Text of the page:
In accordance with an embodiment of the present invention, a method for processing a semiconductor structure defining a metallization layer which results in said metallization layer being substantially free of damage includes the steps of capping a top surface of the semiconductor structure that defines the metallization layer with a thin stop layer, forming a dielectric layer over the thin stop layer, wherein the dielectric layer defines at least one area where the thin stop layer is exposed, and removing the exposed thin stop layer to expose a top surface of said metallization layer using etchant gases free from oxygen, so that the metallization layer is substantially free of damage.
A method of forming an upper level of metallization in a semiconductor device with reduced damage to a lower level of metallization includes providing a substrate having a top surface, said top surface defining said lower level of metallization, capping said lower level of metallization with a stop layer deposited to a thickness of less than 100 Å over said top surface, depositing an inter-metal dielectric (IMD) layer over said stop layer, depositing and patterning a resist layer to define a patterned mask over said IMD layer, etching an upper portion of said IMD layer to remove material according to said patterned mask using an oxygen-containing etchant gas, etching a lower portion of said IMD layer to remove material according to said patterned mask using an oxygen-free etchant gas to expose said stop layer, removing said resist layer, removing said exposed stop layer using an etchant gas free from oxygen, and filling said layout etched in said IMD layer with a metal to form said upper level of metallization.
The foregoing has outlined rather broadly the features and technical advantages of the present invention in order that the detailed description of the invention that follows may be better understood. Additional features and advantages of the invention will be described hereinafter which form the subject of the claims of the invention. It should be appreciated by those skilled in the art that the conception and specific embodiment disclosed may be readily utilized as a basis for modifying or designing other structures or processes for carrying out the same purposes of the present invention. It should also be realized by those skilled in the art that such equivalent constructions do not depart from the spirit and scope of the invention as set forth in the appended claims.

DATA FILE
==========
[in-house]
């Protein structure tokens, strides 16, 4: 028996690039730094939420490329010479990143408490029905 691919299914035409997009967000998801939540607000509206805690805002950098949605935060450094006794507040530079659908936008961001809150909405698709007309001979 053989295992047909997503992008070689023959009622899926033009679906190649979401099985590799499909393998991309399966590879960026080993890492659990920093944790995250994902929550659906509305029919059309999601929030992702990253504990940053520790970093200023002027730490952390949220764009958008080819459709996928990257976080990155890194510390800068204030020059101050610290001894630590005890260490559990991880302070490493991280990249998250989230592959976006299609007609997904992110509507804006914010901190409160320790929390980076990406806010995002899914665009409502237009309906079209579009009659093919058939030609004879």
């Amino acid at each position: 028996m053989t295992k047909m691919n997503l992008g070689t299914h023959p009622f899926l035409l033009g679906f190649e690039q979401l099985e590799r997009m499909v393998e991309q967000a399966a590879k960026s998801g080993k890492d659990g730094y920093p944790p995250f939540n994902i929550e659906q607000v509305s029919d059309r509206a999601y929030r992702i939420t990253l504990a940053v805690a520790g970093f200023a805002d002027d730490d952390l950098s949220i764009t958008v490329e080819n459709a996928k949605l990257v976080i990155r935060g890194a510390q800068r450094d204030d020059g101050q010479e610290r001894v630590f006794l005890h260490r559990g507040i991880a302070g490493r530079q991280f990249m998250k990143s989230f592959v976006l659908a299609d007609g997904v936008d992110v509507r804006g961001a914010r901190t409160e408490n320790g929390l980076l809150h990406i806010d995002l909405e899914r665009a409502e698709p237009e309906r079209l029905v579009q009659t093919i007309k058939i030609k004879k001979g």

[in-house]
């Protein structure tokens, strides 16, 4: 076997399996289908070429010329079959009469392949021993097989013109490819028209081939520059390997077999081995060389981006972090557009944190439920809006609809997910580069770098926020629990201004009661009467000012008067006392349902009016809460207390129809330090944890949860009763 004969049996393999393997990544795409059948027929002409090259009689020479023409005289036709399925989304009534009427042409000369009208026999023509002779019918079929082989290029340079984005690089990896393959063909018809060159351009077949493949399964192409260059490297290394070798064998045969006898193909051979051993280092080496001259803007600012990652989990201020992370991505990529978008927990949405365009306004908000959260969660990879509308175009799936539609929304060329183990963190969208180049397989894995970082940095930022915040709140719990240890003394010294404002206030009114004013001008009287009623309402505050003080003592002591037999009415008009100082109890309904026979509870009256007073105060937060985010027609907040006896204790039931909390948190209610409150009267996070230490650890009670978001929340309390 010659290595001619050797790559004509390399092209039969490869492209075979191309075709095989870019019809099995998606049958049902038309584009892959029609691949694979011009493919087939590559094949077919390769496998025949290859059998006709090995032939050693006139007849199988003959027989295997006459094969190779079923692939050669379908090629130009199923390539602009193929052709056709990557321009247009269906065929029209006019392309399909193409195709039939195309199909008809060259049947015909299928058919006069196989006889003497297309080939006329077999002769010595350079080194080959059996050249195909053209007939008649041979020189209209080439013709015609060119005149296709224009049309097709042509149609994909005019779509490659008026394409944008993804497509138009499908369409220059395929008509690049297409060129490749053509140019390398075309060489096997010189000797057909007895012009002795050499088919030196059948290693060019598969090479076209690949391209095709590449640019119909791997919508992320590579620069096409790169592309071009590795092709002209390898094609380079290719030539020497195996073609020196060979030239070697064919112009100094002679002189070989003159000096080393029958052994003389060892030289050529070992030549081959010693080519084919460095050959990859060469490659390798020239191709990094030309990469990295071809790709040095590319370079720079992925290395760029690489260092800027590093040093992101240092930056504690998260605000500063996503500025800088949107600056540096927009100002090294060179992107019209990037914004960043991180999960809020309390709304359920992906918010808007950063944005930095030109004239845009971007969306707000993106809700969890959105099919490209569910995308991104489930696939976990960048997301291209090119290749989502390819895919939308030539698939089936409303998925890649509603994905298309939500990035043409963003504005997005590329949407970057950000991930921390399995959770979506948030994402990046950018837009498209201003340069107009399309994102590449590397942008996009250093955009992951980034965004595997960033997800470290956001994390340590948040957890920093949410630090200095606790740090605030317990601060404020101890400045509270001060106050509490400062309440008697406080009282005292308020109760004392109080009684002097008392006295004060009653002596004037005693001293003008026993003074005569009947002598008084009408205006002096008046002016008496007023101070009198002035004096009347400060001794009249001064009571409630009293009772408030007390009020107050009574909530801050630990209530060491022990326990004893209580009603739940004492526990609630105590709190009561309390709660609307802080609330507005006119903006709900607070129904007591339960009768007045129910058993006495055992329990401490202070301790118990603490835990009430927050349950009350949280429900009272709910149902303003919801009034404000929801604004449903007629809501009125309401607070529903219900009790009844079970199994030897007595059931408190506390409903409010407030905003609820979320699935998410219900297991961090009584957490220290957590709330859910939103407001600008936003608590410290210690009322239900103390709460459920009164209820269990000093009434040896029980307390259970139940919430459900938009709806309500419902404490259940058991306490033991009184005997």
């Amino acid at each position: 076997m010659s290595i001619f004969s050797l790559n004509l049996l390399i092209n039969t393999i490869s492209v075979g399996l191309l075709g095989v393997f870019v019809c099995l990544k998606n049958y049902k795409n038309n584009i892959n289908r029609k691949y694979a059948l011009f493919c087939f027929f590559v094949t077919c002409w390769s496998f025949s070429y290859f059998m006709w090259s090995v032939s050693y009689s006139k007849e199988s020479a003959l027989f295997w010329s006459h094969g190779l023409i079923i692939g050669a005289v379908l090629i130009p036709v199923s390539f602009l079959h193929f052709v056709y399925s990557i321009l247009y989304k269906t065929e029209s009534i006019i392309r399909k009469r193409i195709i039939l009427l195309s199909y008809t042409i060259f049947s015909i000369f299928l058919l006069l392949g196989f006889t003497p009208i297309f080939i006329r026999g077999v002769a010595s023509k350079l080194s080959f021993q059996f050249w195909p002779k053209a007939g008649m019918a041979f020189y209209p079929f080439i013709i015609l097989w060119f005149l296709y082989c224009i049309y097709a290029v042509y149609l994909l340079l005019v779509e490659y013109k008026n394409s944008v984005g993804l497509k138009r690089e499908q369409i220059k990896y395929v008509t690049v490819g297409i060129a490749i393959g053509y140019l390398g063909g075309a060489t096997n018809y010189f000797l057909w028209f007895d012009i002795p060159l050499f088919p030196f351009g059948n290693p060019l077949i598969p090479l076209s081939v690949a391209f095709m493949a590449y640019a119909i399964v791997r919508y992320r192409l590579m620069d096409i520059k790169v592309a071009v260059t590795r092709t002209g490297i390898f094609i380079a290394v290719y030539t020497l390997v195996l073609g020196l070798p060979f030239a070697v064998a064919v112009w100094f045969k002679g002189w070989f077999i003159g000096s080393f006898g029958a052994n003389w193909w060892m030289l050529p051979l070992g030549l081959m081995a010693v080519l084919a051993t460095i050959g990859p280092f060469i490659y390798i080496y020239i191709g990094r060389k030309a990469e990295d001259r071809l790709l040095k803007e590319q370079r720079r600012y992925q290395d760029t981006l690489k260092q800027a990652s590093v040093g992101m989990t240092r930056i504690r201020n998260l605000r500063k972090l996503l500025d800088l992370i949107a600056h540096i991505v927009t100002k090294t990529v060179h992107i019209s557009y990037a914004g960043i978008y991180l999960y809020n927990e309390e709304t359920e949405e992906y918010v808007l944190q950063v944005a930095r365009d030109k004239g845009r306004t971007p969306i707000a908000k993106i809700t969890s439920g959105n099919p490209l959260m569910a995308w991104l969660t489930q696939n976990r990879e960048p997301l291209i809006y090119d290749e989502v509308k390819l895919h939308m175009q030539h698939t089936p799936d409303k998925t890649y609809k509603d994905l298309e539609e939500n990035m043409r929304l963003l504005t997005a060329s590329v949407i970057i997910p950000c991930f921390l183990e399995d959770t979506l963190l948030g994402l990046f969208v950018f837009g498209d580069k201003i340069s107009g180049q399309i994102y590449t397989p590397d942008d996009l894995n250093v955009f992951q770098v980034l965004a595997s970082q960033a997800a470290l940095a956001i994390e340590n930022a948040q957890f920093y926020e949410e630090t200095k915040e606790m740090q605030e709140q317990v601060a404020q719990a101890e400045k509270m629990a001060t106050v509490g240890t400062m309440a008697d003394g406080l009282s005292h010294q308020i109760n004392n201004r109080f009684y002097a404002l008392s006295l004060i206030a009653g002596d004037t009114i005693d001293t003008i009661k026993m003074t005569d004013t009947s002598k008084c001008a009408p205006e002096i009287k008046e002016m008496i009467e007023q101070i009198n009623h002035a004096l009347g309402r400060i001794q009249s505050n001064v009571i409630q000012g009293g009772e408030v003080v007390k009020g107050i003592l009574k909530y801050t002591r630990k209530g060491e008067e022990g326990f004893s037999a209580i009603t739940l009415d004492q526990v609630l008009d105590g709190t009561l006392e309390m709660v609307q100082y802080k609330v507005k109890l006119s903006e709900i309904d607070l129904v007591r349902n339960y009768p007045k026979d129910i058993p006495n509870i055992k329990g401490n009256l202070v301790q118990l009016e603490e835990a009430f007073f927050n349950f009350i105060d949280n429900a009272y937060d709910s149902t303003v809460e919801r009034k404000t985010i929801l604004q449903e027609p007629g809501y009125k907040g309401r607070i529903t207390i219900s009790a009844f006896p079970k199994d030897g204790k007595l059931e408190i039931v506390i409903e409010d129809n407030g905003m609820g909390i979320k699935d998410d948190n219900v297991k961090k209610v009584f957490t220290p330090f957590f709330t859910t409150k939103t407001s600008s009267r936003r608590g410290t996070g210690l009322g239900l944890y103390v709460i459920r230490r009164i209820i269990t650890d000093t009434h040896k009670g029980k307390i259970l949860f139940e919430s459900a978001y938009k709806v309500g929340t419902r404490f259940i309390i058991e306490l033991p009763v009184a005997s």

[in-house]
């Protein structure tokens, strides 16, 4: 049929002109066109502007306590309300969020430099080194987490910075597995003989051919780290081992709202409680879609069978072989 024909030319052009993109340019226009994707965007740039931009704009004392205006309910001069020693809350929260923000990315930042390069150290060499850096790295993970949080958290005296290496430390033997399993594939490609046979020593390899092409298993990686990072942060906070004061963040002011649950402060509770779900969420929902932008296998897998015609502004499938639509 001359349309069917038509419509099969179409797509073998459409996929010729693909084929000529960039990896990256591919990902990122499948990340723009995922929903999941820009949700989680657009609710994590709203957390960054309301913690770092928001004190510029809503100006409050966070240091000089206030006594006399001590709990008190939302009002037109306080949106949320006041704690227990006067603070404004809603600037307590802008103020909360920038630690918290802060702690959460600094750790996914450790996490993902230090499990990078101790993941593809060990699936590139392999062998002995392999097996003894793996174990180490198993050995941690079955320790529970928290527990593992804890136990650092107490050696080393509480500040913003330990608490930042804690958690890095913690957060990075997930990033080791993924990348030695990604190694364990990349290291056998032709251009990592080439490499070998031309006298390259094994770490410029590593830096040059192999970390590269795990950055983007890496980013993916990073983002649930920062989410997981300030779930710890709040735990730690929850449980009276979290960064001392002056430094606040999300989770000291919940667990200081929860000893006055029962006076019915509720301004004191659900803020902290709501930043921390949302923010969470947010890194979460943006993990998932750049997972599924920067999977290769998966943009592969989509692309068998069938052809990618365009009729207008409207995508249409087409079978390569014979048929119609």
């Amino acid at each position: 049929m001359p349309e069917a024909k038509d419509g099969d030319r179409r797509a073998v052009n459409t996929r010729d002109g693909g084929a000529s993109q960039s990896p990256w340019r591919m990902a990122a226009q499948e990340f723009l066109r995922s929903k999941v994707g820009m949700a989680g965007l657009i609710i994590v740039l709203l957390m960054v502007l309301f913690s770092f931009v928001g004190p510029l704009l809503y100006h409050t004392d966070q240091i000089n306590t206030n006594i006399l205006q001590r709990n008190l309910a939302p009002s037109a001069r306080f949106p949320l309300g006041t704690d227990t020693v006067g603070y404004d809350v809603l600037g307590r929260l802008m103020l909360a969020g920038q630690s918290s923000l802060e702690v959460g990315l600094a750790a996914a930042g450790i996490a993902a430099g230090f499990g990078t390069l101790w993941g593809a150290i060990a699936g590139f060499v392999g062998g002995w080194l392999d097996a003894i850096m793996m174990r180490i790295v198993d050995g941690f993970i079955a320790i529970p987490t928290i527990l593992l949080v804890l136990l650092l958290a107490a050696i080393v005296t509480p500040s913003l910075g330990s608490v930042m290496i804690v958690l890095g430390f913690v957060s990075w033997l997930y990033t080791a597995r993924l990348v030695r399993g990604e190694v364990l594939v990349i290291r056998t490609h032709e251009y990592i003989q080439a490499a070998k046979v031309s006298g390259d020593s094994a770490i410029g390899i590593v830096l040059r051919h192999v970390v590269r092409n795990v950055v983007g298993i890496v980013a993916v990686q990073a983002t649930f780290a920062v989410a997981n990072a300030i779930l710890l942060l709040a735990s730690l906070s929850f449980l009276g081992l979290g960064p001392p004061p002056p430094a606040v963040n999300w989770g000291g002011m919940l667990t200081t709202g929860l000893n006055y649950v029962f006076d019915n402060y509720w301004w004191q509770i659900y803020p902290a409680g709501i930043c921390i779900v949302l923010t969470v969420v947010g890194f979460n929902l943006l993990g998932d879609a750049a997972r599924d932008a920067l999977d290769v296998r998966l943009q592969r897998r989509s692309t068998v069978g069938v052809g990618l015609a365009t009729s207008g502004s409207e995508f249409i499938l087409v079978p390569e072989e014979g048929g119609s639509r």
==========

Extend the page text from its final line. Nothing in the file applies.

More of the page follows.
For a more complete understanding of the present invention, and the advantages thereof, reference is now made to the following descriptions taken in conjunction with the accompanying drawings, in which:
The making and using of the presently preferred embodiments are discussed in detail below. It should be appreciated, however, that the present invention provides many applicable inventive concepts that can be embodied in a wide variety of specific contexts. The specific embodiments discussed are merely illustrative of specific ways to make and use the invention, and do not limit the scope of the invention.
Referring now to
Further, according to the prior art, it is typical to include a thick capping layer 16 to be used as an etch stop or a diffusion over conductive regions 14 of a material such as silicon nitride if still another layer of metallization is to be formed over the first layer of dielectric material 12 and first conductive regions 14. Thick capping layer 16 is typically deposited to a thickness substantially greater than 300 Å. A second layer of dielectric 18, commonly referred to as an ILD (InterLayer Dielectric) or IMD (InterMetal Dielectric), is then deposited over the thick capping layer 16. A layer of resist 20, such as a photoresist, is then deposited over IMD layer 18 and patterned to define apertures such as trenches for interconnect lines and at least one via in the second layer or IMD layer 18 that will comprise the second or upper level of metallization. The patterned resist layer 20 is then used as a hard mask to etch the pattern or layout of the second level of metallization in IMD layer 18, including, for example, via 22 that is etched completely through dielectric layer 18, as indicated by the shaded cross-hatch portion 24 of IMD layer 18. The patterned resist layer 20 and the thick capping layer 16 at the bottom of via 22 is then typically removed by an oxidation process at a high temperature commonly referred to as an “ashing” process as is well known by those skilled in the art. The apertures, including via 22 defined in IMD layer 18, are then filled with a conductive metal such as copper. However, referring now to